What the New York Abortion Bill Means to Me

When I found out I was pregnant with Emma, my husband walked away from me, went upstairs and blared slipknot. I trembled downstairs in fear.

When I was pregnant with Emma, my husband and I fought every single day. These were not little, meaningless spats. They were screaming arguments, “How are we going to pay for that? How are we going to take care of her? What are we going to do?” We would scream at each other for hours and break down into the kind of sobs that take over your whole body, and your guts come out through your eyes.

It never stopped. Every single day we erupted in terror at the only person we could talk to about it.

We were Catholic. There were no options. We were stuck, and we were screwed. We had no insurance because we couldn’t afford it, but because we were paying rent we couldn’t get Medicaid. We didn’t have our own house. We were living in a tiny bedroom, sleeping together in a twin bed as I grew enormous in a matter of weeks. My mom has always said that using NFP meant that you didn’t really trust God, and I had had virtually no sex education so it didn’t occur to me how quickly you could get pregnant, if you were married(obviously you get pregnant if you even think about having sex if you aren’t married.)

Our marriage was ruined, we had no idea how we would survive, or how she would. I was terrified of hospitals, and we couldn’t afford one anyway.

I had fleeting thoughts of wishing I would miscarry, but I could feel her. She was present in me and I knew her, but I couldn’t stand the pain of knowing that she would always be afraid because we couldn’t provide for her.

It got so bad that I considered abortion. Not fully, not seriously, but for a second, I thought about it. It is almost impossible for me to admit that as a Catholic.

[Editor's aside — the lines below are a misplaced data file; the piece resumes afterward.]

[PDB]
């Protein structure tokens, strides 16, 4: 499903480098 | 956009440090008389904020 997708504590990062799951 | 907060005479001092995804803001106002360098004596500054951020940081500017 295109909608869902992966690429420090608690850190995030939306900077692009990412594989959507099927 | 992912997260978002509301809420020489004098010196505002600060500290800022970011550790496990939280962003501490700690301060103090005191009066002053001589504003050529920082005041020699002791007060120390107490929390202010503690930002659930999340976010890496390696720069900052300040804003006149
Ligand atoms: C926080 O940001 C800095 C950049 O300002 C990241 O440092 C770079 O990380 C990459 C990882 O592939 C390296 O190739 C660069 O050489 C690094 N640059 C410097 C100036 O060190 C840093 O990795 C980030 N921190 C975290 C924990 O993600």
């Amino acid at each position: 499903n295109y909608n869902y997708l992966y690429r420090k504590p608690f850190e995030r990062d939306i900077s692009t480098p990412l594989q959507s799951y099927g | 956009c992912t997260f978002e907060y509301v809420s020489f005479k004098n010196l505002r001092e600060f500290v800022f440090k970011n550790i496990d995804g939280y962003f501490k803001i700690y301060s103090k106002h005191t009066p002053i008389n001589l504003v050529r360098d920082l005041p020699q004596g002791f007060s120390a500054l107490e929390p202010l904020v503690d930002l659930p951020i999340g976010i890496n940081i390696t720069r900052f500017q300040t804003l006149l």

Later, I don’t even know how it happened, but one day I realized I was reading a how-to on committing a natural abortion. I think I may have been searching for vitamin safety during pregnancy, and then saw this article and was so shocked it even existed. I had been taking a ton of vitamins that weren’t safe to stay healthy while I was so run down, and again, for a split second, I thought, “What if I just kept doing it?”

It couldn’t be a sin right? It’s just taking a vitamin, for my health. It’d be an accident. I’d like to think I didn’t mean it, but I was so scared.

We lost her a week later.

In the most horrifying, tragic moment of my life, I miscarried our honeymoon baby.

I don’t know if it was the vitamins I was taking unknowingly, the lack of sleep, the exhausting work I was doing, the stress, or just my body’s inability to form the baby correctly, but whatever it was she was gone. She IS gone.

There isn’t a day that goes by that I don’t feel some repercussion of losing her. She is my butterfly effect proof. She is everywhere. She was all over my periods every time I questioned whether they were miscarriages or not. She was there every step of my pregnancy with my rainbow, and my double rainbow. She is there when I check my babies breathing at night. She is there when I hear stories of women losing their children. She is in me still, even though she’s not for anyone else.

I cannot believe now that there were moments I did not want her. Now, I would give anything to take those moments back, to have her back. I was so scared, and I try not to blame myself, but losing a child, whether it is your fault or not, is the worst thing that can happen to a woman. It is the greatest pain that you can imagine, and it isn’t healed by time. The thought fades, thankfully, but the grief never does.

In the face of the New York bill, what I want to say to you, is that you do not know what these women are feeling. A woman who is losing her child, has lost her child, or could lose her child, is in a kind of pain that you cannot imagine if you have not been there. There are women who are pro-life who have held their own children lifeless in their arms, and they cannot stand the idea of another child being lost. There are women who are pro-choice who have faced the worst nightmares and had to ask “what do I do?” No matter who you are, you do not know what is in the hearts of who you are against. You do not know what drives them.

So? You ask. What do I do with that information? Find out. Learn from the pain of others how to address problems in a way that helps everyone. Ask the mom who is contemplating abortion what she needs, and help her find it. Start a fund for women who are struggling. Be compassionate. If you are pro-choice, ask the pro-life women what are they worried about, what is wrong with the bill? What do they want?

More than anything, tell your story, tell it as loud as you possibly can, until you are heard. Stop telling everyone else what’s wrong with them, and speak your truth.

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